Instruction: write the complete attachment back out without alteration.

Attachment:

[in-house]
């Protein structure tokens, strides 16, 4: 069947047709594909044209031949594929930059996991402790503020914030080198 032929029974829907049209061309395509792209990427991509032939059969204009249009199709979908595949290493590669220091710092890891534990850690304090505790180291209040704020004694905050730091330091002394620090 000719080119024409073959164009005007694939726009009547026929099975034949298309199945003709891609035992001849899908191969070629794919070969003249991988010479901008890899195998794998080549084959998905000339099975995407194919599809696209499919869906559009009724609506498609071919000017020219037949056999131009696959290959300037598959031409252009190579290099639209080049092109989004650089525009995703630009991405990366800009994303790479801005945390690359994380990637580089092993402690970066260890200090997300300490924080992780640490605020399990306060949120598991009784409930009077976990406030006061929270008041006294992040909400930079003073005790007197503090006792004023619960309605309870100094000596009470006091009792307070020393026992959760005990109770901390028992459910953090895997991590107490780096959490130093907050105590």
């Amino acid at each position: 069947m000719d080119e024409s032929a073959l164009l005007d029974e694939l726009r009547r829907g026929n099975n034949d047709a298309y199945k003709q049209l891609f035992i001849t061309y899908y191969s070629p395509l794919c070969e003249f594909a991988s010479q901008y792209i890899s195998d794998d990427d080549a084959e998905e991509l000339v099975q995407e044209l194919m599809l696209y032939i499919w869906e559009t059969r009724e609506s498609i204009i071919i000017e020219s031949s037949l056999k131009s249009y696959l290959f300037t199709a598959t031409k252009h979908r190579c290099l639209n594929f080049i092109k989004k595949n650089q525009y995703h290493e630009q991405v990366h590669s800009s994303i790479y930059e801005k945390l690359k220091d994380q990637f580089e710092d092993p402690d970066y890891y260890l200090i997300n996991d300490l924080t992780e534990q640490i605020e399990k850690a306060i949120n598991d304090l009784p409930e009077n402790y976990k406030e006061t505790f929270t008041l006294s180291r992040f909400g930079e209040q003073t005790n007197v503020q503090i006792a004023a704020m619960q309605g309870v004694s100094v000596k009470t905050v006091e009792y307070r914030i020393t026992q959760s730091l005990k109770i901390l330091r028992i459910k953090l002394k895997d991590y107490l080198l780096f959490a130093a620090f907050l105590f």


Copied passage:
[in-house]
């Protein structure tokens, strides 16, 4: 069947047709594909044209031949594929930059996991402790503020914030080198 032929029974829907049209061309395509792209990427991509032939059969204009249009199709979908595949290493590669220091710092890891534990850690304090505790180291209040704020004694905050730091330091002394620090 000719080119024409073959164009005007694939726009009547026929099975034949298309199945003709891609035992001849899908191969070629794919070969003249991988010479901008890899195998794998080549084959998905000339099975995407194919599809696209499919869906559009009724609506498609071919000017020219037949056999131009696959290959300037598959031409252009190579290099639209080049092109989004650089525009995703630009991405990366800009994303790479801005945390690359994380990637580089092993402690970066260890200090997300300490924080992780640490605020399990306060949120598991009784409930009077976990406030006061929270008041006294992040909400930079003073005790007197503090006792004023619960309605309870100094000596009470006091009792307070020393026992959760005990109770901390028992459910953090895997991590107490780096959490130093907050105590």
């Amino acid at each position: 069947m000719d080119e024409s032929a073959l164009l005007d029974e694939l726009r009547r829907g026929n099975n034949d047709a298309y199945k003709q049209l891609f035992i001849t061309y899908y191969s070629p395509l794919c070969e003249f594909a991988s010479q901008y792209i890899s195998d794998d990427d080549a084959e998905e991509l000339v099975q995407e044209l194919m599809l696209y032939i499919w869906e559009t059969r009724e609506s498609i204009i071919i000017e020219s031949s037949l056999k131009s249009y696959l290959f300037t199709a598959t031409k252009h979908r190579c290099l639209n594929f080049i092109k989004k595949n650089q525009y995703h290493e630009q991405v990366h590669s800009s994303i790479y930059e801005k945390l690359k220091d994380q990637f580089e710092d092993p402690d970066y890891y260890l200090i997300n996991d300490l924080t992780e534990q640490i605020e399990k850690a306060i949120n598991d304090l009784p409930e009077n402790y976990k406030e006061t505790f929270t008041l006294s180291r992040f909400g930079e209040q003073t005790n007197v503020q503090i006792a004023a704020m619960q309605g309870v004694s100094v000596k009470t905050v006091e009792y307070r914030i020393t026992q959760s730091l005990k109770i901390l330091r028992i459910k953090l002394k895997d991590y107490l080198l780096f959490a130093a620090f907050l105590f």